Consider A Second Career For Fun, Fitness, Fulfillment.

Mick O’Gara, PSIA Alpine Examiner Emeritus, leads the crew, at Waterville Valley, NH. Credit: Tamsin Venn

Many readers are seriously committed to skiing, and many have the experience, time and skills to actually teach skiing.

Here are ten good reasons you should consider working as a ski instructor.

  1. Plenty of other advanced age ski instructors are doing the same thing. You are in good company.
  2. You are needed, especially on weekends and over vacation weeks, February in particular. It’s often all-instructors-on-slope at these times. In down times, which can be frustrating, free skiing with like-minded instructors is a great chance to have fun and parse technique on the lift.
  3. Contagious youthful energy. We old folks get to mix with high school students who have skied at the area since they were Mitey-Mites, those taking a winter off from college or to reset career priorities, and foreign students here for a winter in the U.S.

    How many silly ski instructors does it take to change a ski’s load capacity?
    Credit: Tamsin Venn
  4. Camaraderie. You will find your fellow instructors are a great group of folks, supportive, funny, professional, many life long skiers, who love skiing and are dedicated to teaching.
  5. Training. Ski areas provide on-snow instruction for newbies so no need to fear you’ll be sent out to cluelessly teach beginners. Trainers offer regular clinics throughout the season for newbies and veterans alike. You are encouraged to go through PSIA-AASI (Professional Ski Instructors of America/American Assn. of Snowboard Instructors) certifications, and resort trainers offer instruction for that as well.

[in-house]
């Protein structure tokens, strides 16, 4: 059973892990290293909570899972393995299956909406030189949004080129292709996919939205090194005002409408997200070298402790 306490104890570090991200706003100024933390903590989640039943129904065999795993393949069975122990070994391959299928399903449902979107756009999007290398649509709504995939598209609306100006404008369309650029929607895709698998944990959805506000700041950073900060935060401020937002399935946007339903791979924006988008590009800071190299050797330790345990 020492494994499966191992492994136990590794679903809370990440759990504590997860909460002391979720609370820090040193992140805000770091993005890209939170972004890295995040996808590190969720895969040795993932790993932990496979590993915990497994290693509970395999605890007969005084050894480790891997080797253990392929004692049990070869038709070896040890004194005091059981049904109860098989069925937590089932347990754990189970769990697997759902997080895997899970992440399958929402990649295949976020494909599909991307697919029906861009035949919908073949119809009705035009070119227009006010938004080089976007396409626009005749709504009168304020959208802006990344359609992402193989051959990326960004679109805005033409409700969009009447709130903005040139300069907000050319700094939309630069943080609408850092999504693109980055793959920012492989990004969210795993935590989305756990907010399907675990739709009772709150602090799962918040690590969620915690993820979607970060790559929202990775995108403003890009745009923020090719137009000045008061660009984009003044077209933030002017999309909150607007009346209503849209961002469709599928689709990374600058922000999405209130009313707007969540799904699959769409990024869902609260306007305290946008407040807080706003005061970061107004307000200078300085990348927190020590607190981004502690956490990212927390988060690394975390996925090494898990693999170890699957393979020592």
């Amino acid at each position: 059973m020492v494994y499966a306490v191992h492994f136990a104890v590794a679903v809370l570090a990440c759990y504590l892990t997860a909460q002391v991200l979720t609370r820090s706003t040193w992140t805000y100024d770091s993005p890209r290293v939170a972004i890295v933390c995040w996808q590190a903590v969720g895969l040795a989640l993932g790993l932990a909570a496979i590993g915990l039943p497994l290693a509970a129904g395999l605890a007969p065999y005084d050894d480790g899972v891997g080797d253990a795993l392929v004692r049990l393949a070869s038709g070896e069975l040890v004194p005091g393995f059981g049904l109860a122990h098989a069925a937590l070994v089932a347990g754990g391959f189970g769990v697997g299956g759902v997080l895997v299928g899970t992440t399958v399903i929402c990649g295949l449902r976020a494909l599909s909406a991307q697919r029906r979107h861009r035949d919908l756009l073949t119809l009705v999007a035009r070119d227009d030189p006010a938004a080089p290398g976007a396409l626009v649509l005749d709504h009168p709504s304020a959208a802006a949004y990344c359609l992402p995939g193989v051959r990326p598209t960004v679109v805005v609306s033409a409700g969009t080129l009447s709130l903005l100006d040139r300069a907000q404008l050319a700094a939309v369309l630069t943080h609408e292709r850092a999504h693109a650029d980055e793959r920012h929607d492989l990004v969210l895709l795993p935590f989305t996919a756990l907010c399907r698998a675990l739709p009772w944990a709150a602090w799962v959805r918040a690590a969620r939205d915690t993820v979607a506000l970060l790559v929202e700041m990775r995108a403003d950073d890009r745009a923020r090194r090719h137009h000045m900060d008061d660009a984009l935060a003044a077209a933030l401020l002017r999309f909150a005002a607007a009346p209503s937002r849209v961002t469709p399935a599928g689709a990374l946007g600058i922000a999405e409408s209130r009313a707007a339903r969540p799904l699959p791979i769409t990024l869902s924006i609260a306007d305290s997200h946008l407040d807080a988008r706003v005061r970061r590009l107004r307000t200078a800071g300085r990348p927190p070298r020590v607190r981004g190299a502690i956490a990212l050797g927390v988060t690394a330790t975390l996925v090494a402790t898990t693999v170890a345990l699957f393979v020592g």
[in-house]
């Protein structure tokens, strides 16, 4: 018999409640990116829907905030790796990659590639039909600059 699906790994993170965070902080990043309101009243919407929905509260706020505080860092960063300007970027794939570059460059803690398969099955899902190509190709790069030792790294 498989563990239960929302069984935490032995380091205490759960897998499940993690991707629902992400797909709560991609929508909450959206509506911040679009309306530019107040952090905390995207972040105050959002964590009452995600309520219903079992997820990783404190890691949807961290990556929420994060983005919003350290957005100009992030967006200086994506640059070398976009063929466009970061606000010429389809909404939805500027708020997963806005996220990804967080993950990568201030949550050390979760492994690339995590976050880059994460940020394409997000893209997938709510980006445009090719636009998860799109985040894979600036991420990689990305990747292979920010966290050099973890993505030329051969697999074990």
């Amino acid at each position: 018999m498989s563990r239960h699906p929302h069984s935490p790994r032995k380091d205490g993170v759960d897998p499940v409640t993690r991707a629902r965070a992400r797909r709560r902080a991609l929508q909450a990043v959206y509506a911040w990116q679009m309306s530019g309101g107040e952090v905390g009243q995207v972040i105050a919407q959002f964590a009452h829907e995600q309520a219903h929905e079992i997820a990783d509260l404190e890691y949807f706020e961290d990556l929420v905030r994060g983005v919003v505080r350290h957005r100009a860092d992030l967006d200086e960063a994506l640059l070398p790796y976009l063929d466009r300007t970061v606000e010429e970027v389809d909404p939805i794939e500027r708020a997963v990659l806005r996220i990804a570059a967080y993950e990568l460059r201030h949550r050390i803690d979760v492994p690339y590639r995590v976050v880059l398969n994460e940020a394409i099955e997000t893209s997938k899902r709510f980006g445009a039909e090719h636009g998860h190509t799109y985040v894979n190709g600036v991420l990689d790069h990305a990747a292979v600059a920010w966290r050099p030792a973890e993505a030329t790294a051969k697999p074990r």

6. PSIA is a great organization to join with many clinics and division events throughout the season. It offers Level I, II, and III certifications not only in Alpine and Snowboard teaching, but in Adaptive, Adaptive Snowboard, Cross Country, and Telemark. Level III is very challenging. If you meet an instructor and he or she says Level III, give them cuts in line. PSIA is good for goal setting. You have access to a slew of great trainers, examiners, plus educational material, manuals for teaching different levels of skiers, videos, newsletters, and magazines. You also receive pro discounts of 40 percent or more from major ski gear companies. (You can never have enough Patagonia Nano Puff jackets.)
  7. Perks? Parties. Plus season pass. Locker, so you don’t have to schlep your gear to the mountain every day. Uniform, probably cooler than your own ski jacket. Discounts on gear and burgers. Free skiing at other mountains with letter of intro from your ski school director.
  8. One of the best bosses you may have ever had (at least, that was true in my case).
  9. Incredible sense of accomplishment when a lesson goes well.
  10. It’s easy to get started. Go to jobs page at a ski area that interests you—or more importantly where you have a place to stay—and follow instructions for hiring. Good luck.

    Tamsin says: “I wish I could still do this.” Not required for instructor certification though.
    Credit: Tamsin Venn



  1. Great article! It’s what I do.

  2. Avatar keith perlmutter says:

    I retired in 2013 and became a part time ski instructor in Steamboat, CO.
    Now going into my fifth season and it has been just wonderful and I am happy to be doing this every winter.

  3. I joined Holiday Valley, NY snowsports school 22 years ago as a part time instructor. I was 59 at the time. I’m still teaching. Your 10 points are all valid.

  4. The ten points are all true. From the voice of experience. PSIA 21 years.

  5. Avatar Cathy Meyer says:

    I agree! Hard work but lots of fun and very fulfilling to share our excitement with new skiers or help people improve.

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